Source: istock

Why Are There Only 21 Million Bitcoin and What Happens After They Are All Mined?


Aug. 13 2020, Updated 6:46 p.m. ET

Investing in Bitcoin can get pricey. At the time of this writing, a single bitcoin will set you back $11,774. One of the reasons that Bitcoin has seen such a massive price surge in recent years is because there is a limited supply. Sparing you from some complicated math, only 21 million Bitcoins will ever exist. Why is there a limited supply of Bitcoin?

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Who is Satoshi Nakamoto?

Satoshi Nakamoto is the pseudonym used by the person or persons who developed Bitcoin. No one knows who Nakamoto is, although many people have claimed to be the Bitcoin creator. The leading candidates are:

  • Hal Finney, an early adopter who lived by a man named Dorian Nakamoto 
  • Nick Szabo, a decentralized currency enthusiast
  • Dorian Nakamoto, whose birth name is Satoshi Nakamoto 
  • Craig Wright, an Australian academic
Source: istock
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Whoever Nakamoto is, it is clear that the goal was to create a decentralized economy. In a centralized economy, central banks can create money to help control the price of goods. However, in a fully decentralized economy, there is no central authority to create more money. A fixed supply means that Bitcoin is anti-inflationary. Bitcoin's inflation rate has been trending down steadily. In a centralized economy, inflation is inevitable. As a result, your money loses value over time.

Why are there only 21 million Bitcoins?

We now know why there's a limit on the number of Bitcoin, but why 21 million? According to an email shared by early Bitcoin developer Mike Hearn, the figure was "an educated guess." Nakamoto said in the email, "My choice for the number of coins and distribution schedule was an educated guess. It was a difficult choice, because once the network is going, it’s locked in and we’re stuck with it. I wanted to pick something that would make prices similar to existing currencies, but without knowing the future, that’s very hard."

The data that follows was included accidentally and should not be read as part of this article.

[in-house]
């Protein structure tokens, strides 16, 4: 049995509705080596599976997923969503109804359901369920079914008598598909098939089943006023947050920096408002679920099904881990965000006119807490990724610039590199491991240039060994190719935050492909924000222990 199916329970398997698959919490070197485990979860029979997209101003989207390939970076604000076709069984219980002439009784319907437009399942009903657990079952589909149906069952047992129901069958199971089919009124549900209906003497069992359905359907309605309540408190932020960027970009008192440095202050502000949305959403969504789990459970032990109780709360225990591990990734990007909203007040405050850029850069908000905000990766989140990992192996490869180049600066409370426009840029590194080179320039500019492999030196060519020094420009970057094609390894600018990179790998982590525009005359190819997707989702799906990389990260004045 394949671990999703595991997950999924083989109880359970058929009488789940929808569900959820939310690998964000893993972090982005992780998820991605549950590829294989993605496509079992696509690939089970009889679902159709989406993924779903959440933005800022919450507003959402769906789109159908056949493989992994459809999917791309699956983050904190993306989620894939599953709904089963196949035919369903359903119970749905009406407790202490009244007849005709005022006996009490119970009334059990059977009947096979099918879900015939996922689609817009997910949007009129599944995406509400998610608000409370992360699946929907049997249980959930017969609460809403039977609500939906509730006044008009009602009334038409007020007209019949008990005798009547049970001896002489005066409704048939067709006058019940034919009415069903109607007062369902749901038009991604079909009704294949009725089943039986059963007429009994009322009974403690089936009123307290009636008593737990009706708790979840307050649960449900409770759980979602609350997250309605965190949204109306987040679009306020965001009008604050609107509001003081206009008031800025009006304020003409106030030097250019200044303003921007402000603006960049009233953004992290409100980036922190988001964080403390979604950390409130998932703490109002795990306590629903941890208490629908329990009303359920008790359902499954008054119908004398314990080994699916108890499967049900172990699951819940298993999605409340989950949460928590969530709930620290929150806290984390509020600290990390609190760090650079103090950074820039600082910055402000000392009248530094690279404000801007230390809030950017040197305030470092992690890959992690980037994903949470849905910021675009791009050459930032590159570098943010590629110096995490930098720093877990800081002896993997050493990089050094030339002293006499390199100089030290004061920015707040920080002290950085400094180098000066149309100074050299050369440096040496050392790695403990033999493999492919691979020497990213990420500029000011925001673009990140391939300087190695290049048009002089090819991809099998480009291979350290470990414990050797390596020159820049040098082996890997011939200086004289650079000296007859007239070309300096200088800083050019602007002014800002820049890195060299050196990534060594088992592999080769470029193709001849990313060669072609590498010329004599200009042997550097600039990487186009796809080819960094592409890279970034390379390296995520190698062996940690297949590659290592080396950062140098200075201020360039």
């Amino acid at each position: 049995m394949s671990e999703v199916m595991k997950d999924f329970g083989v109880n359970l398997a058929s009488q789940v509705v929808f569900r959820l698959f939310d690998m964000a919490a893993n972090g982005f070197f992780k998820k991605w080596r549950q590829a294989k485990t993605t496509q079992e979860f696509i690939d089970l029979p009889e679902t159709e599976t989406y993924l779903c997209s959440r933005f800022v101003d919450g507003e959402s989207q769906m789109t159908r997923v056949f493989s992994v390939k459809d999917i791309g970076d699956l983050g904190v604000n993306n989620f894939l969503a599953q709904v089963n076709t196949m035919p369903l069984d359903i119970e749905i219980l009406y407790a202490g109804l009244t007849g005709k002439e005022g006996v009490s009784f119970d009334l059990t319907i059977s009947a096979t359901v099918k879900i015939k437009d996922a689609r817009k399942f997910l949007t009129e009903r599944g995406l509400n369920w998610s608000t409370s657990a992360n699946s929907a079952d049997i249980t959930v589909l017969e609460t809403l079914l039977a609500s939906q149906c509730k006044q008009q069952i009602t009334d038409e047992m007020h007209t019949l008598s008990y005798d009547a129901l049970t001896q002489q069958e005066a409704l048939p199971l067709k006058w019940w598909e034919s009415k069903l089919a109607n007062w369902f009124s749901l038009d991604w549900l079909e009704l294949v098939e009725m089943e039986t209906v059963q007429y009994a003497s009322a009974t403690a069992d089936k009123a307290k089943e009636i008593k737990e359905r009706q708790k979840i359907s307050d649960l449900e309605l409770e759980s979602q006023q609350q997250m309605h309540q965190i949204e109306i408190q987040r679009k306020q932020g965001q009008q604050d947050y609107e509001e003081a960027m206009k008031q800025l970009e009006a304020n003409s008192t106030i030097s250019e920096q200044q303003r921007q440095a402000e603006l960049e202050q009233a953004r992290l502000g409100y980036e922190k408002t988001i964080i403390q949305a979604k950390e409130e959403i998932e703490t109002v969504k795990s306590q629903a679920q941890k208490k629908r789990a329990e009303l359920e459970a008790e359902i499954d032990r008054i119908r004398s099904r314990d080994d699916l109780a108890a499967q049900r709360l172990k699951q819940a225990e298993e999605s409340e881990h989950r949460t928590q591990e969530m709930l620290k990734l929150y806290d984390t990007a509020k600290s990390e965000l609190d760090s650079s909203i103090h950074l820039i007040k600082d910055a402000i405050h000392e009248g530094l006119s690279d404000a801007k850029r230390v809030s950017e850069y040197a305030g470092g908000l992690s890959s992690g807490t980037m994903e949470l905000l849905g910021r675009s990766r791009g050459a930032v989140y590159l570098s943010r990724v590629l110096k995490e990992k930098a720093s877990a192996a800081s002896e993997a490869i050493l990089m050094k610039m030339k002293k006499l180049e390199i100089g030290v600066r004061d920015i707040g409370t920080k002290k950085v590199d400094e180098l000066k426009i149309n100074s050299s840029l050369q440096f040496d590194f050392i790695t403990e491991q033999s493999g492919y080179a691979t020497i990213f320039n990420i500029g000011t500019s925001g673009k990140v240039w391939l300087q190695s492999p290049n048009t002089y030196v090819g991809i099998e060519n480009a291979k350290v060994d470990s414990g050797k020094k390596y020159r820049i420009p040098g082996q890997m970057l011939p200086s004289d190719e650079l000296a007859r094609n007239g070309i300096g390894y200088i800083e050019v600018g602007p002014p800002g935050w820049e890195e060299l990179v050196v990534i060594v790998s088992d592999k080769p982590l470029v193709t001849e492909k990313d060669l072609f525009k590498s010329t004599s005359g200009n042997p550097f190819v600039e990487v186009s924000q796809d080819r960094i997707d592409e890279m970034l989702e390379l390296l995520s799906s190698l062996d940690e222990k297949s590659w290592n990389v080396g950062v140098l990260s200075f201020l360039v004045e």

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Source: istock

Nakamoto explained that he picked a number "in the middle" because it would work whether Bitcoin remained niche or became widespread. "I ended up picking something in the middle," the creator explained. "If Bitcoin remains a small niche, it’ll be worth less per unit than existing currencies. If you imagine it being used for some fraction of world commerce, then there’s only going to be 21 million coins for the whole world, so it would be worth much more per unit."

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According to some users on the popular cryptocurrency forum StackExchange, Nakamoto may have chosen 21 million through some complicated math.

Here's a mathematical explanation:
Calculate the number of blocks per 4-year cycle:
6 blocks per hour
* 24 hours per day
* 365 days per year
* 4 years per cycle
= 210,240
~= 210,000
Sum all the block reward sizes:
50 + 25 + 12.5 + 6.25 + 3.125 + ... = 100
Multiply the two:
210,000 * 100 = 21 million.

What happens after all 21 million Bitcoins are mined?

Around 18.5 million Bitcoins have been mined to date, but what happens when all 21 million have been mined? The scenario will not occur soon. The reward that miners receive for offering up their computing power is halved every four years or so. While a miner would have received 50 BTC for successful verification of a block when Bitcoin first launched, the number is 6.25 BTC now. As a result, the final Bitcoin likely will not be mined until 2140.

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Source: istock

Some people argue that once Bitcoin has dried up, miners will be less inclined to continue supporting the system by validating transactions. However, others say that miners will stay around to actively and competitively validate new transactions because of transaction fees attached to the process. While these fees amount to a few hundred dollars per block now, they could quickly rise to thousands of dollars with Bitcoin's value.


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